Welcome those who are weak in faith, but not for the purpose of quarreling over opinions.” (Romans 14:1)

Doesn’t that paint a “charming” picture of the Christians in Rome! (I am being facetious, beloved reader.) Paul does put it pretty plainly and bluntly. Even then, I guess, there were believers who looked down with disdain on people who did not believe in the same way they did. In this instance “the weak in faith” are seen as less mature, less strong, and less developed Christians. But any difference in tenents of faith can result in one group accusing the other group of following false or inferior faith traditions. In my own denomination, this has happened, and it is a sad thing to witness.

“Some believe in eating anything, while the weak eat only vegetables. Those who eat must not despise those who abstain, and those who abstain must not pass judgment on those who eat; for God has welcomed them.” (Verses 2 – 3)

A little background. Often meat sold in the Roman market first passed through temples or places of pagan worship; offered to idols, who of course did not consume it, the meat found its way to market places and was bought “second hand”. Now this was not the way with all meat, but it happened often enough that some Christians were dubious about meat they did not the “history” of, they avoided meat at group meals. Other Christians, knowing that meat is meat as long as it has not gone bad, ate without worry. It could be and would be an interesting theological exercise to discuss the wherefores and whereas. But Paul does not parse it out, so I shall move on (although I reserve the right to take up the consideration as some future unknown date & time!).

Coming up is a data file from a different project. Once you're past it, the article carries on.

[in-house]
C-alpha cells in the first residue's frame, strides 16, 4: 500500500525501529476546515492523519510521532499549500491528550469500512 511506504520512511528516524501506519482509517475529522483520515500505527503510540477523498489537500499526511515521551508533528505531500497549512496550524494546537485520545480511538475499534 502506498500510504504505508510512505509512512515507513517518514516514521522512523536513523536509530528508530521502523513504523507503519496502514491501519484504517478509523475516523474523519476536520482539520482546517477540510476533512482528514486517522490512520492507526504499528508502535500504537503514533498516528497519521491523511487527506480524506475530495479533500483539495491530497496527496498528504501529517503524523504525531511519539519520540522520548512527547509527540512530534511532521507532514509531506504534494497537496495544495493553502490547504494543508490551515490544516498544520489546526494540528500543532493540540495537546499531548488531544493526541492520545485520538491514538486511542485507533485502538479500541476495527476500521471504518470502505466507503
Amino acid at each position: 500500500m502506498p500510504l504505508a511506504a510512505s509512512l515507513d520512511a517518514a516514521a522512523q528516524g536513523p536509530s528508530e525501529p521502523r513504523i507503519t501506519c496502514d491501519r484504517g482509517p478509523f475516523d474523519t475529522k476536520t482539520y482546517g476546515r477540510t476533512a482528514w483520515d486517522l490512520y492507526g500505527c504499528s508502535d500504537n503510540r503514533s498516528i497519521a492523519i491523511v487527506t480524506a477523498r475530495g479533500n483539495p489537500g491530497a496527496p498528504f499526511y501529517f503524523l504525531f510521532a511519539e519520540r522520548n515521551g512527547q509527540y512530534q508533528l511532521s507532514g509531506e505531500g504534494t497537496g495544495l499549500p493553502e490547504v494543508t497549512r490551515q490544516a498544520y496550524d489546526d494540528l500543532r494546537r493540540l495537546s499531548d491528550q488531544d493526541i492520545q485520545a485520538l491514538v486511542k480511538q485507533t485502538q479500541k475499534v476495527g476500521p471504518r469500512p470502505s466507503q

“Who are you to pass judgment on servants of another? It is before their own lord that they stand or fall. And they will be upheld, for the Lord is able to make them stand. Some judge one day to be better than another, while others judge all days to be alike. Let all be fully convinced in their own minds.” (Verses 4 – 5)

Here again is a dividing line in this group. Some have come out of the background of Judaism and have memories of feast days and celebrations, and desire to keep these days and times, honoring. Others who do not have that background and experience mark one day the same as another and do not understand or observe such traditions and rituals.

“Those who observe the day, observe it in honor of the Lord. Also those who eat, eat in honor of the Lord, since they give thanks to God; while those who abstain, abstain in honor of the Lord and give thanks to God.” (Verse 6)

How I wish, beloved reader, that such common sense, acceptance, and compassion would transform faith circles and traditions, and then branch out through all humanity. That was actually the Divine’s intention, that faith in the Lord God and Jesus Christ would start in one place . . . and then spread.

“We do not live to ourselves, and we do not die to ourselves. If we live, we live to the Lord, and if we die, we die to the Lord; so then, whether we live or whether we die, we are the Lord’s. For to this end Christ died and lived again, so that he might be Lord of both the dead and the living.” (Verses 7 – 9)

Can we agree, beloved reader, that the compassion, care, and acceptance that Jesus Christ modeled should be extended to all of humanity, meaning that all our peers and contemporaries should be beneficiaries of of the example set down by Christ?

“Why do you pass judgment on your brother or sister? Or you, why do you despise your brother or sister? For we will all stand before the judgment seat of God. For it is written, “As I live, says the Lord, every knee shall bow to me, and every tongue shall give praise to God.” So then, each of us will be accountable to God.” (Verses 10 – 12)

As I thought of how to end this post, I remembered an approach I wanted put forth whenever it came to mind – a gentle compassionate merciful belief. I think that is what Paul is calling the Christians in Rome to. And beloved reader, I commend it to you also! Shalom & Selah!